Timothy Keating
served as Thomas Kenny

Apr 10, 1866

Born in Queenstown, Ireland


Aug 24, 1914

Taken On Strength of the 96th Lake Superior Regiment for Guard Duty in Port Arthur, Ontario


Oct 23, 1914

Attested into the 28th Battalion CEF in Port Arthur, Ontario under the name of Timothy Keating

 Ø  Number 373

Ø  Next of kin given as Margaret Keating, sister, 18 Roaches Row, Queenstown, Ireland

Ø  Previous occupation given as Fireman

Ø  Previous military experience given as 12 years in the Royal Garrison Artillery in England

Ø  Religion given as Presbyterian


Jan 15, 1915

SOS (Struck Off Strength) the 28th Battalion in Winnipeg for misconduct


Mar 19, 1915

Attested into the 21st Battalion in Lindsay, Ontario under the name of Thomas Kenny


Ø  Number 59543 (temporary number 1321)

Ø  Next of kin given as Margaret Carnivan, sister, 12 Rosses Row, Queenstown, Ireland

Ø  Previous occupation given as Rigger

Ø  Previous military experience given as 7 years in the Royal Garrison Artillery in England

Ø  Religion given as Roman Catholic

He lied about both his true name and his birth date, stating that he was born April 8, 1884, not his true birth date of April 10, 1866.

The 21st Battalion trained in the Kingston, Ontario area through the winter of 1914-15.


May 6, 1915

Embarked the RMS Metagama in Montreal, Quebec



May 15, 1915

Disembarked in Devonport, England and the battalion proceeded to the West Sandling Camp, near Hythe, Kent to continue training


Sep 14, 1915

Embarked the St. Seiriol in Folkestone



Sep 15, 1915

Disembarked in Boulogne, France and the battalion proceeded to St. Omer


Jun 30, 1916

While being relieved from the front line trench near Verbrande Molen, Belgium, Private Kenny fell into a shell hole and bruised his left side and hip.  He was treated by the Medical Officer and carried on


Jul 5, 1916

Admitted to the No. 5 CFA (Canadian Field Ambulance) with a diagnosis that reads Asthenia.  He was transferred the same day to the No. 4 Canadian Field Ambulance and the diagnosis was changed to read Debility


From The Stump Ranch by Peter F. Pirie page 28



Jul 7, 1916

Discharged to the convalescent camp from the field ambulance


Aug 24, 1916

Transferred to the CBD (Canadian Base Depot) in the Rouelles Camp, Havre and classified “TB” (Temporary Base) meaning he was not fit for front line duty


Aug 31, 1916

After being classified “C”, meaning he was not fit for combat duty, he was invalided to England

Transferred to the CCAC (Canadian Casualty Assembly Centre) for pay purposes


Sep 8, 1916

Attached to the 6th Training Brigade Headquarters for permanent base duty


Sep 9, 1916

Attached to the 93rd Battalion for light duties


Dec 28, 1916

Medical Board notes that he is over age and is unable to perform military duties

Ceased to be attached and reported to the Canadian Casualty Assembly Centre in Hastings


Dec 31, 1916

Attached to the GDD (Garrison Duty Depot) in Hastings for light duties


Jan 10, 1917

Attached to the Garrison Duty Company in Crowborough for duty


Jan 15, 1917

Placed under arrest for refusing to do Guard Duty


Feb 16, 1917

Tried by District Court Martial under 2 charges

Ø  While on active service disobeying a lawful command by refusing to do Guard Duty

Ø  While on active service using insubordinate language to a superior officer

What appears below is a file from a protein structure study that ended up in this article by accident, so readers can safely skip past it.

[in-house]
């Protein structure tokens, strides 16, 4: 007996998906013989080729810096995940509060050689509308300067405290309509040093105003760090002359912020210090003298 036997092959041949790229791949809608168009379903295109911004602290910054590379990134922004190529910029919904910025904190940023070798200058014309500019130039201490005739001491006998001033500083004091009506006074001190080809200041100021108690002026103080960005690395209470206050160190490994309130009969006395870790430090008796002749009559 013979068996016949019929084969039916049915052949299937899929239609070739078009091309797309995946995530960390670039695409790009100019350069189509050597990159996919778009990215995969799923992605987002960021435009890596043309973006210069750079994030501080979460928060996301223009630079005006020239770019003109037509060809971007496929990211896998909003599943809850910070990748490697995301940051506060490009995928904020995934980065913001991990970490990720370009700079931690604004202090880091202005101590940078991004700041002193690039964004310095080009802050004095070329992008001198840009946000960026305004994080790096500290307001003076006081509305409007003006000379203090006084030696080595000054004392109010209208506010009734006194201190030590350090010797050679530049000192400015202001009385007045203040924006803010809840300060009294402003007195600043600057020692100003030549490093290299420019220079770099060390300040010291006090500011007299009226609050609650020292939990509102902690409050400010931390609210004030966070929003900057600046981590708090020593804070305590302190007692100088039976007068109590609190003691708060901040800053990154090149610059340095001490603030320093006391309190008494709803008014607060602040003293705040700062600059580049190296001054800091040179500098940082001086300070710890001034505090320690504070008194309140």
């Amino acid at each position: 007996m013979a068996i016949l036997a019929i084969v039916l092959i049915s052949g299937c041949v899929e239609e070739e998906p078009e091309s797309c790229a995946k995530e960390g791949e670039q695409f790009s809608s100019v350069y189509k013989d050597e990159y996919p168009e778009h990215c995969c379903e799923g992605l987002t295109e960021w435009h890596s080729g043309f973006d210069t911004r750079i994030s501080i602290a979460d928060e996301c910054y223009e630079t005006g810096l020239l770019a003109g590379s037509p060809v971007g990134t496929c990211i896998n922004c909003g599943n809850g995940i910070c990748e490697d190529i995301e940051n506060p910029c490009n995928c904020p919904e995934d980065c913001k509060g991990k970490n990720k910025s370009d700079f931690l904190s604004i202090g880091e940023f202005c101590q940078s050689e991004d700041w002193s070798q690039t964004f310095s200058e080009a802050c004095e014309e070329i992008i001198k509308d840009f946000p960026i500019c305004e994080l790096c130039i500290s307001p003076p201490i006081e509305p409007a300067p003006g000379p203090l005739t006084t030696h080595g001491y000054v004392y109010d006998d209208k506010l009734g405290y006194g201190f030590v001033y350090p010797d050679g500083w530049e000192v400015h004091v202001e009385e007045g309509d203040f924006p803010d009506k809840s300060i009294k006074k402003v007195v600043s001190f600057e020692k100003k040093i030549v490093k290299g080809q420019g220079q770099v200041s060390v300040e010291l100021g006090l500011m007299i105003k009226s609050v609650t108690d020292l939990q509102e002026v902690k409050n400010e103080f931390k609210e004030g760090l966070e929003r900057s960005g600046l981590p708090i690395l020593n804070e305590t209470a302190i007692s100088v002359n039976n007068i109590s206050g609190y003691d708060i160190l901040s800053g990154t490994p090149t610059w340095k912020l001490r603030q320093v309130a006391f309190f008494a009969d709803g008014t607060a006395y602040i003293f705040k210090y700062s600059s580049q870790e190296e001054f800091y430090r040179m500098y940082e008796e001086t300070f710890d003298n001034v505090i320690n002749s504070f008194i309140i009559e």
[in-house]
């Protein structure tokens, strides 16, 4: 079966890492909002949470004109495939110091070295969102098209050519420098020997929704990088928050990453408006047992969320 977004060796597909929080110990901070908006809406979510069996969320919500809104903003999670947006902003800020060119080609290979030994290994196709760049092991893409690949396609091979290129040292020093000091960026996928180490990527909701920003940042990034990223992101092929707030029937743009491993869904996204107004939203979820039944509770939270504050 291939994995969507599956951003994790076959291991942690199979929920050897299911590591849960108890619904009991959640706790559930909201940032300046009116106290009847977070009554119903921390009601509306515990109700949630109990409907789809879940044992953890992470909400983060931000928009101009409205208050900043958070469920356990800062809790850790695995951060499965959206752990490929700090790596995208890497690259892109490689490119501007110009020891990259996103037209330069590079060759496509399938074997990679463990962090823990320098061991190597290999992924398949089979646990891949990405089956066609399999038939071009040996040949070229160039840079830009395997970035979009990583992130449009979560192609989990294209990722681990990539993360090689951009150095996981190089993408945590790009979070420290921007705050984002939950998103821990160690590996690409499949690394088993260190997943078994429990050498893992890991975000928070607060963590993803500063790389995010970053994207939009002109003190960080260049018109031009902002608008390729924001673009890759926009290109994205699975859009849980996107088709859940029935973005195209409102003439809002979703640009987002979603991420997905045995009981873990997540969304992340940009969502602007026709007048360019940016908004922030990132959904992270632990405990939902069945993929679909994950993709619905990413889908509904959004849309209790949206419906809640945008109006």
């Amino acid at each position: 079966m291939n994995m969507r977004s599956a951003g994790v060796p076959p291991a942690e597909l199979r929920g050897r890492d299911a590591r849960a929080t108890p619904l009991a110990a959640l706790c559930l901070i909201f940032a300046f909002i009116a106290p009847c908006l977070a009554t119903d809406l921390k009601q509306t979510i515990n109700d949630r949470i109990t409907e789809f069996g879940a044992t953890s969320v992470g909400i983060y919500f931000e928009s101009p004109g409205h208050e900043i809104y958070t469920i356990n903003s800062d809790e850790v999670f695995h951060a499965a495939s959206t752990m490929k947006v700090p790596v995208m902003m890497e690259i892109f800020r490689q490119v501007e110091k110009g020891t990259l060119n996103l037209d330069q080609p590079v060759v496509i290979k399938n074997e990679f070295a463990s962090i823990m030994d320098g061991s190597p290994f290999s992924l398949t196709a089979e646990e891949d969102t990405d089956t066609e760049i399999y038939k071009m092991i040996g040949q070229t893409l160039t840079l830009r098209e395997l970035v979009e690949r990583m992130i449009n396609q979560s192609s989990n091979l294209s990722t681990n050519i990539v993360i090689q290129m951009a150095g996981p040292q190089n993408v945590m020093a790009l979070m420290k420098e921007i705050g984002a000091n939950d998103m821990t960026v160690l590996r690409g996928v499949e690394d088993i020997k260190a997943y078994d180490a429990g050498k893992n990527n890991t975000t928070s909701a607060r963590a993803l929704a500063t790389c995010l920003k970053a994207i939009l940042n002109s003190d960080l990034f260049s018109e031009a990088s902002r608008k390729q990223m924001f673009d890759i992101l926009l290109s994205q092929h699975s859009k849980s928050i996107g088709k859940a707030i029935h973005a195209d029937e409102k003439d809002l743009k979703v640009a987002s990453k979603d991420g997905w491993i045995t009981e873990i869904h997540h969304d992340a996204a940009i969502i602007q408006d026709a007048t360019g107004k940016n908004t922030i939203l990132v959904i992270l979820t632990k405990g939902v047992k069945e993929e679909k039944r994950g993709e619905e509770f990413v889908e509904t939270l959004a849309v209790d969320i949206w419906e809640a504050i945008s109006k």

He pled not guilty to both charges

Testimony was given that he refused to do guard duty because the Medical Officer had given him light duties and was placed under arrest.  While in confinement, he was insubordinate to a Field Officer who was inspecting the guard room.

He was found guilty on both charges and sentenced to 6 months confinement.  On review, the sentence was reduced to 3 months in consideration of the time spent in pre trial confinement


Mar 16, 1917

Transferred to the Canadian Garrison Regiment Depot for pay purposes while in confinement


Apr 18, 1917

Transferred to the 6th Reserve Battalion in Seaford


Apr 29, 1917

Returned to the Eastern Ontario Regimental Depot


May 31, 1917

Transferred to the CRTD (Canadian Railway Troops Depot) in Purfleet


Jun 4, 1917

Attached to the CAMC (Canadian Army Medical Corps) in Orpington


Nov 29, 1917

Medical Board at Purfleet notes

Ø  Man is overage

Ø  Suffers from Arteriosclerosis

Ø  Arteries are hard and thick

Ø  Man looks poorly nourished


Dec 14, 1917

Attached to the CDD (Canadian Discharge Depot) in Buxton pending return to Canada


Dec 23, 1917

Embarked the SS Metagama in Liverpool



Jan 5, 1918

Disembarked in Saint John, New Brunswick and proceeded to Toronto, Ontario where he was Taken On Strength Military District No. 2 and posted to the Casualty Company


Jan 24, 1918

Medical Board at the Ravina Barracks in Toronto notes

Ø  Man suffers from General Debility and over age

Ø  Becomes short of breath on slight exertion

Ø  Has slight varicose veins in both legs

Ø  Board recommends he be discharged as over age


Feb 4, 1918

Discharged from the CEF in Toronto, Ontario

Ø  Rank on discharge Private

Ø  War Service Badge Class “A” issued number 29849

Ø  War Service Badge Class “B” issued number C10535

Ø  Proposed residence on discharge 265 Queen St., Toronto, Ontario

Following the end of the war, the 1914-15 Star, British War Medal and Victory Medals were sent to him at 31 Peter St., Toronto, Ontario


Jun 12, 1924

Timothy Keating signed a sworn statement stating that he had attested into the 21st Battalion under the assumed name of Thomas Kenny and that he lied about his age because he was too old for service


Jul 4, 1945

Timothy Keating, aka Thomas Kenny, died while a patient of the St. Anne de Belleview Hospital of Hypostatic Pneumonia.  This was determined to be a result of his service at the front and he was buried in the Cote des Neiges Cemetery, Montreal, Quebec




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